Apple CEO Tim Cook Vows Some Macs to Be Made in USA

Macs made in the USA. At least some of them.

That's the mantra Apple CEO Tim Cook is talking about to NBC News on Thursday, promising that the Silicon Valley-based company will produce one of its existing lines of Mac computers in the United States next year.

The news is big because Cook rarely does media interviews, which he will in full on NBC's Rock Center with Brian Williams tonight at 10 p.m. 

Read more of the interview at

It's also news because Apple has taken a lot of heat over the past couple of years after a rash of suicides at plants in China run by Foxconn, which has drawn the attention to working conditions at the world’s largest contract supplier.

Given that, why doesn’t Apple leave China entirely and manufacture everything in the U.S.?

“It’s not so much about price, it’s about the skills,” Cook told Williams in a portion of the Rock Center interview that aired Thursday morning on the "Today" show.

To see a segment of that interview, watch below:

While the "Made in USA" theme of the Cook interview is grabbing headlines, the other topics that Cook touches on during the interview include missing his friend Steve Jobs and the Apple Maps gaffe.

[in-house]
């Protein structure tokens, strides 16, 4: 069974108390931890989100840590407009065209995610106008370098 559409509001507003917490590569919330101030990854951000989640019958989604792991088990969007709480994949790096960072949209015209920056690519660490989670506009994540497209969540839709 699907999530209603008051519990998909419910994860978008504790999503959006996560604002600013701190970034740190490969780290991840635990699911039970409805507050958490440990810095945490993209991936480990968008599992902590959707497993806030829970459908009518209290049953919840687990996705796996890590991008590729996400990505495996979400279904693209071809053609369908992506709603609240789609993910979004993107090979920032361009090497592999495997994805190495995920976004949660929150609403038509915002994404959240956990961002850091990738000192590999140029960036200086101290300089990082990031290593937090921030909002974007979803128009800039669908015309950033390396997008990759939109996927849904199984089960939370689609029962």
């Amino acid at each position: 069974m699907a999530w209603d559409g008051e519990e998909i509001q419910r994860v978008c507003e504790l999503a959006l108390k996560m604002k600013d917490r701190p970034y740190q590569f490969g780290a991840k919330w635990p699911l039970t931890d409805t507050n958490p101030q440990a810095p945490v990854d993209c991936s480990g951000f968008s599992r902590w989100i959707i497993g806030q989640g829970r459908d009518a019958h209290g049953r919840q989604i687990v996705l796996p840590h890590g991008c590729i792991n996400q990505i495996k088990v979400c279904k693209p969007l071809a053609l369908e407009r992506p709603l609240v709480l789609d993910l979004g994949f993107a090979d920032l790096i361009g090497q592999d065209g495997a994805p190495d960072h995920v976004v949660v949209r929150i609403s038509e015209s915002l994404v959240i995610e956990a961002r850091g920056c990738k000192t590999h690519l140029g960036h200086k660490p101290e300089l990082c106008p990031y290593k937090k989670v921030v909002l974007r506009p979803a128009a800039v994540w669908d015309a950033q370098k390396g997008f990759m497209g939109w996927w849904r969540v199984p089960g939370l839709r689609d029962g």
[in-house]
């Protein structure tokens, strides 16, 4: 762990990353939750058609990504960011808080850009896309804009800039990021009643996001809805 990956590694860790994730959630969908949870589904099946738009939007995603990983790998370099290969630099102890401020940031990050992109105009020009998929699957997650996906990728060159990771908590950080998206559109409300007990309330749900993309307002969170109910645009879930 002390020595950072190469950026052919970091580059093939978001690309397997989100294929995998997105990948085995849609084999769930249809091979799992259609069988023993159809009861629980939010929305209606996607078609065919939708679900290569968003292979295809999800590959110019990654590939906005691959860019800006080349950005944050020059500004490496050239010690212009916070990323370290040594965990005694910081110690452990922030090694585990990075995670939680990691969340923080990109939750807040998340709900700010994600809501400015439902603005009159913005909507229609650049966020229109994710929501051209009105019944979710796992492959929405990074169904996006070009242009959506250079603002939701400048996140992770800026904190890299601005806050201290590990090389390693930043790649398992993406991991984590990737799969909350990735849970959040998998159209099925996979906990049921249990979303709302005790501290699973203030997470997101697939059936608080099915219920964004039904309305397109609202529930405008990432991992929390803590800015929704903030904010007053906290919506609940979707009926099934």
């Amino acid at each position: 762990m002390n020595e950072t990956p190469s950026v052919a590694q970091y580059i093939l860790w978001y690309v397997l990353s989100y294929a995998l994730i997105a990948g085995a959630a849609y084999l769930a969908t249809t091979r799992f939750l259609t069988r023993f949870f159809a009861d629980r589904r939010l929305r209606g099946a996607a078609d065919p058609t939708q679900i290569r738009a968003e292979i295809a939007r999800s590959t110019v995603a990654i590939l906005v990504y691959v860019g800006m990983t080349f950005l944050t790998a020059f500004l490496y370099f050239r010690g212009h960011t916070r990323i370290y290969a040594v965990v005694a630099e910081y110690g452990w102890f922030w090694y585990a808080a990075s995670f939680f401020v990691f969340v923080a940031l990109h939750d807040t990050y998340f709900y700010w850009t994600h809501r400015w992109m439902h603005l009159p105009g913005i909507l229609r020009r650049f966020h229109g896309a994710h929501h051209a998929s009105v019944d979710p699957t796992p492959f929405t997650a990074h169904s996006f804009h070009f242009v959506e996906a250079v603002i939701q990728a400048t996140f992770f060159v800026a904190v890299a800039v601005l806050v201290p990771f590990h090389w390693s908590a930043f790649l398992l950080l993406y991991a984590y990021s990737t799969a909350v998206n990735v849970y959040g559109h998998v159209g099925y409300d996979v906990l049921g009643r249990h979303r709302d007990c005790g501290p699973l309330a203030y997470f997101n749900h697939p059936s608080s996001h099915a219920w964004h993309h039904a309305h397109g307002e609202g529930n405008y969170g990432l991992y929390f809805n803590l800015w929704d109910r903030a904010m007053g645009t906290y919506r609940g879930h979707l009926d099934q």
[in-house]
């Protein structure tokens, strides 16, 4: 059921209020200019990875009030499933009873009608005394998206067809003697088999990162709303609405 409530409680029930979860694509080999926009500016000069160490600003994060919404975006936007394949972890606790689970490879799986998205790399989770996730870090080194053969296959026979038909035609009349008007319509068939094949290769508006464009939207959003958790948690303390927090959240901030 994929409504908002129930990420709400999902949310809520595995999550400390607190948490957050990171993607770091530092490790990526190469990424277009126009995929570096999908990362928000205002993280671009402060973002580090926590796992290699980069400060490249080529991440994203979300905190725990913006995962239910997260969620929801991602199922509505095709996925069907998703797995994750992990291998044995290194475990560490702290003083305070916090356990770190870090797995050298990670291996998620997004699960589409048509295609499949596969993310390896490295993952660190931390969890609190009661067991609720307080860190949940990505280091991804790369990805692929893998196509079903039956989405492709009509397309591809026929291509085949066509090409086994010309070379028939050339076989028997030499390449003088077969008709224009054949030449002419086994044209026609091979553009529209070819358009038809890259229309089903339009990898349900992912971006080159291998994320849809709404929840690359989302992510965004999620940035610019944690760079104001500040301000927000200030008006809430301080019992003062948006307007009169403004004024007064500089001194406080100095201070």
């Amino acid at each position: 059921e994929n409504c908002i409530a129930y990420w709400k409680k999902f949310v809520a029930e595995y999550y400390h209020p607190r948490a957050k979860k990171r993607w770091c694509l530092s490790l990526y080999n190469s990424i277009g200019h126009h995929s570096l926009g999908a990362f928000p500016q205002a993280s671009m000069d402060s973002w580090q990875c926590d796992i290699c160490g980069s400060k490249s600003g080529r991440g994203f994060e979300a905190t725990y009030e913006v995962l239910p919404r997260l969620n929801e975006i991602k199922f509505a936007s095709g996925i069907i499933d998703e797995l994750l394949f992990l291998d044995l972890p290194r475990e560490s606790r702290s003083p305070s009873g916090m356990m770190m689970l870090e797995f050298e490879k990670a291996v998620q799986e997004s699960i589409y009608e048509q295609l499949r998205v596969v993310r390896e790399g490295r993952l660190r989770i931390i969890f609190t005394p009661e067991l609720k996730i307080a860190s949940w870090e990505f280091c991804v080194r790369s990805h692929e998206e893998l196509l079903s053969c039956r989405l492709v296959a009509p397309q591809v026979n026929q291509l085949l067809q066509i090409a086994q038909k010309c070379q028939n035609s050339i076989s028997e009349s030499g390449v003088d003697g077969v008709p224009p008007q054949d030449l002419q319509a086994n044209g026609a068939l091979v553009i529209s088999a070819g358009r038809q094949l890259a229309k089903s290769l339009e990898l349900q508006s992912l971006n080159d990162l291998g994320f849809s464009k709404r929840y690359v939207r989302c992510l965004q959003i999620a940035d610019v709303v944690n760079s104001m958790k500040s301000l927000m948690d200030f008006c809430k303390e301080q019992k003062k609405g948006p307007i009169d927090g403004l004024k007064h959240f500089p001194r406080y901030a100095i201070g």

Like most consumer electronics companies, Apple lets contract manufacturers assemble its products overseas. However, the assembly accounts for little of the cost of making a PC or smartphone. Most of the cost lies in buying chips, and many of those are made in the U.S., Cook noted in his interview with NBC.
The company and its manufacturing partner Foxconn Technology Group have faced significant criticism this year over working conditions at the Chinese facilities where Apple products are assembled, prompting Foxconn to raise salaries.  

Cook didn't say which line of computers would be produced in the United States or where in the country they would be made. But he told Bloomberg that the production would include more than just final assembly. That suggests that machining of cases and printing of circuit boards could take place in the United States.
Regardless, the U.S. manufacturing line is expected to represent just a tiny piece of Apple overall production, with sales of iPhones and iPads now dwarfing those of its computers.
Apple originally made its computers in the U.S. It started outsourcing production in the mid-90s, first by selling some plants to contract manufacturers, then by hiring manufacturers overseas. It assembled iMacs in Elk Grove,  until 2004.

 The Associated Press contributed to this report.

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